Fw: Call for Debate: Reproducibility in Typology

Alice Harris acharris at NOTES.CC.SUNYSB.EDU
Wed Sep 1 14:52:21 UTC 2004


Through a mistake on my part, my message did not go out to the entire
listserve on Monday.  Although Paolo left it intact in his response, some
members of the list have contacted me about the problem.  Therefore, I am
sending it again, below.  I apologize.  ACH

My understanding of reproducibility is somewhat different from Paolo's.  I
don't think the intention is to reproduce historical events, such as p >
f, or even the discovery of this sound change.  Biologists, for example,
do not try to reproduce diachronic events, such as the evolution of fish
or zebras.  Economists and historians don't conduct experiments (and
therefore can't reproduce them), but linguists do.  As Paolo pointed out,
scientists do reproduce or try to reproduce experiments.  Their aim,
clearly, is not to publish the results; it is to verify the results. Often
reproducing an experiment is the first step in going on to a further
experiment.  The need for reproducibility is the reason that scientists
devote so much space in an article to describing the exact conditions
under which they conduct each part of an experiment.

In typology, in most cases the equivalent of describing the exact
conditions is listing the languages in the data set, the sources of
information, and the essential criteria for identifying the items studied.
 For example, if one were doing a study of the order of articles and nouns
as related to the order of adjectives and nouns, it would be necessary to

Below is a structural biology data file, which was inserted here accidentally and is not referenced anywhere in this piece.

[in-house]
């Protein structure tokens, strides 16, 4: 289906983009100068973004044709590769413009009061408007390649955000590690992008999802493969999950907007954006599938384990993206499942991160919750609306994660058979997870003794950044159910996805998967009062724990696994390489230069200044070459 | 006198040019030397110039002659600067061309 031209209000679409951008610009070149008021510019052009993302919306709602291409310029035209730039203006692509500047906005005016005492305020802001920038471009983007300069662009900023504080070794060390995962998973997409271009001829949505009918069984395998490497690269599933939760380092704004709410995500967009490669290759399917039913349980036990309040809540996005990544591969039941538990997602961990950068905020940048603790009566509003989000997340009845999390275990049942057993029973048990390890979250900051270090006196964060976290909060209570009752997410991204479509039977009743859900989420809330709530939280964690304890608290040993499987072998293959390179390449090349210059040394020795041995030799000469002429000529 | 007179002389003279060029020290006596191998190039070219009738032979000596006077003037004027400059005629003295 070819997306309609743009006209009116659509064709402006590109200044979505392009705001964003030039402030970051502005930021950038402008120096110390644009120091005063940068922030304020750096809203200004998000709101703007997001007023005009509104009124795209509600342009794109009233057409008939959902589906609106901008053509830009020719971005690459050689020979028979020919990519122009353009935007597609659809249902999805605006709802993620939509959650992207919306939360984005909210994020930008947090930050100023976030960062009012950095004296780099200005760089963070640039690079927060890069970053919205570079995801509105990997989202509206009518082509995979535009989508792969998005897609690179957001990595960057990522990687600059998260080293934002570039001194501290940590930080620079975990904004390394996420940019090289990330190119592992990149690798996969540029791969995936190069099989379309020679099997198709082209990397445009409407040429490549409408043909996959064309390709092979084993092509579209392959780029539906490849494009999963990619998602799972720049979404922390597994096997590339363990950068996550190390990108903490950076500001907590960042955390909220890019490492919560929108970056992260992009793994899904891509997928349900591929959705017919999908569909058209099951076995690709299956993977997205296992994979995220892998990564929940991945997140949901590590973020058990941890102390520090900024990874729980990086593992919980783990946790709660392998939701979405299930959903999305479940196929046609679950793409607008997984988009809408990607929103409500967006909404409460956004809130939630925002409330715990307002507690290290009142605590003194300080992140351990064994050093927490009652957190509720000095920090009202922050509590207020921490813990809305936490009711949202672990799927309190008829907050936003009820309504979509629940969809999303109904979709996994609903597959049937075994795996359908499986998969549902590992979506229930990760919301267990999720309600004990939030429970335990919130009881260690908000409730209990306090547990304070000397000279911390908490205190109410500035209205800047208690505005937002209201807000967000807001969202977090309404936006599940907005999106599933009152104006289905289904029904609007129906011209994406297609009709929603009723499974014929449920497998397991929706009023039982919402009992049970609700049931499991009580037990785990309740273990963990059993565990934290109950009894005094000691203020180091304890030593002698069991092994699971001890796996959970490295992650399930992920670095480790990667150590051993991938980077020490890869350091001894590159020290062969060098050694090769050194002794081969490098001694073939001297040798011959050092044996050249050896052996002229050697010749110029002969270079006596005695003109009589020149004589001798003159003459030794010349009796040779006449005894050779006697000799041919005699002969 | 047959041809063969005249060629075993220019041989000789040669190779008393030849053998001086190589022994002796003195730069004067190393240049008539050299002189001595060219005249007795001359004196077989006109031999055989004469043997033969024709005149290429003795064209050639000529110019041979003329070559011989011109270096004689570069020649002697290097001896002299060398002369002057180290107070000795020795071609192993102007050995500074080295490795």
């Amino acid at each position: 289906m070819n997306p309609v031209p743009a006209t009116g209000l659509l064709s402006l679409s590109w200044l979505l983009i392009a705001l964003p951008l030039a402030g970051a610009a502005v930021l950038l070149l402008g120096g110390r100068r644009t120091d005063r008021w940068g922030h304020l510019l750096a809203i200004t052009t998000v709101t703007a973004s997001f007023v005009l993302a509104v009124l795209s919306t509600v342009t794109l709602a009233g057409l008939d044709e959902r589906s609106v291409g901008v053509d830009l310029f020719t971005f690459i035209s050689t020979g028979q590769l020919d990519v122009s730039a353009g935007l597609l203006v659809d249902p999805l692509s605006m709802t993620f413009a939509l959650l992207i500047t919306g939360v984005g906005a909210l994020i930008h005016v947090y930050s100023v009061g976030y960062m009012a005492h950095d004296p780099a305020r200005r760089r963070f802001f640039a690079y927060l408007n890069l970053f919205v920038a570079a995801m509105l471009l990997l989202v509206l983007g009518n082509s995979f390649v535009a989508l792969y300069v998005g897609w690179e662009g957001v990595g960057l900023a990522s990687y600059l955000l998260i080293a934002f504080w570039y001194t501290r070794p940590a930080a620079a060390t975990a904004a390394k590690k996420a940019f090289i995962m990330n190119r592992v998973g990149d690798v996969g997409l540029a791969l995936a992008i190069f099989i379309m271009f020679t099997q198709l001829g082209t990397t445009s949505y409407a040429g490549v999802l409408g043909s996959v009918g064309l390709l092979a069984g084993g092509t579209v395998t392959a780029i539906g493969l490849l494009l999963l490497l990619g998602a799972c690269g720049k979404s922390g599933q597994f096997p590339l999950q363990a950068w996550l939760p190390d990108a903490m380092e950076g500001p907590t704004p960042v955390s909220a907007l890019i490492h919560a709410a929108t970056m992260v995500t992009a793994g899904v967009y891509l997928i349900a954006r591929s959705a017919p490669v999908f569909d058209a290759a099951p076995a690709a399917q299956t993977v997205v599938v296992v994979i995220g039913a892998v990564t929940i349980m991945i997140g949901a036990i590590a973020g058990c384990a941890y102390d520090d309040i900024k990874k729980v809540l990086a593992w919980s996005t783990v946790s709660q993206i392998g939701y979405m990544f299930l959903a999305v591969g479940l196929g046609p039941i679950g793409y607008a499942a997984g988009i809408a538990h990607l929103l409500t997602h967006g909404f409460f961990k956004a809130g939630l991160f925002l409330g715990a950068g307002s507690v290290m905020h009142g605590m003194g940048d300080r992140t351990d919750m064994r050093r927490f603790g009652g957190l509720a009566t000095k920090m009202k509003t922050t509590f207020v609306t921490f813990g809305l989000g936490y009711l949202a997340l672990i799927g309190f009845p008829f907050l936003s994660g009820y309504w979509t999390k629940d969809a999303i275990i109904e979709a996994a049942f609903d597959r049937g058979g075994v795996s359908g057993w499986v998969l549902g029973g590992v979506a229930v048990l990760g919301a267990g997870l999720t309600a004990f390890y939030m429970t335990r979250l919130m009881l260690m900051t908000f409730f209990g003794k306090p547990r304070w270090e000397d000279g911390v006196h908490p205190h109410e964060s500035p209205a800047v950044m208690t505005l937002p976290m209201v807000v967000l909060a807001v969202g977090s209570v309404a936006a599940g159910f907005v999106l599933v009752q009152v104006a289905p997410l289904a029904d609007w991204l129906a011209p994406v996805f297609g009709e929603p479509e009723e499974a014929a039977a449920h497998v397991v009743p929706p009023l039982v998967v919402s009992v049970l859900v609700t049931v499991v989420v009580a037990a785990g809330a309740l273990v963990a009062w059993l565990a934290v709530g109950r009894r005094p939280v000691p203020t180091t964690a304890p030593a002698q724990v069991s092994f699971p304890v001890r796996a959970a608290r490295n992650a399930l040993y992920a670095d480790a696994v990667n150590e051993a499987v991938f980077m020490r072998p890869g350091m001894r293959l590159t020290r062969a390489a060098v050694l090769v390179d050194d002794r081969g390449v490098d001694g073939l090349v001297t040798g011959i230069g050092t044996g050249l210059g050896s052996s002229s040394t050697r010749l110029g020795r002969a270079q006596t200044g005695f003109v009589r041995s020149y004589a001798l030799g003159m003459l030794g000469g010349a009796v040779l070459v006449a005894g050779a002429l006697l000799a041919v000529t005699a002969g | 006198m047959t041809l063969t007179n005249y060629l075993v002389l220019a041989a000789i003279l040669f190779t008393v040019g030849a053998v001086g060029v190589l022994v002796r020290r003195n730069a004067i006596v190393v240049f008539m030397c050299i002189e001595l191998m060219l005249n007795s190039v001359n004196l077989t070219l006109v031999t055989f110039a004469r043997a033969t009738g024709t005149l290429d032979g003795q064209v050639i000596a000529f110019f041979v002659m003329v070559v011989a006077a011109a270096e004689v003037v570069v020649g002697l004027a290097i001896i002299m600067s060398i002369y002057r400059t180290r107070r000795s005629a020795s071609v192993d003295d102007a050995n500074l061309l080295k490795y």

define the concepts of "article", "noun", and "adjective", or to provide
criteria by which the investigators decided to include some items and
exclude others.  Another linguist should, then, be able to reproduce the
results using this same set of sources on the same languages with the same
criteria.  But the point is not only that someone should be able literally
to reproduce the results, but also that defining the conditions exactly
allows others to evaluate the results.  If, in my example, the
investigator defined "adjective" in such a way that it excluded
participles, another investigator might think the results would be
interestingly different (perhaps more significant) if participles were
included.  The second investigator might then repeat the experiment with
that condition changed. The idea of reproducibility as I understand it is
similar to "full disclosure".

Alice

Alice C. Harris
Professor
Department of Linguistics
SUNY Stony Brook
Stony Brook, NY  11794-4376
Phone: 631-632-7758, 631-632-7777
Fax: 631-632-9789
e-mail: alice.harris at stonybrook.edu
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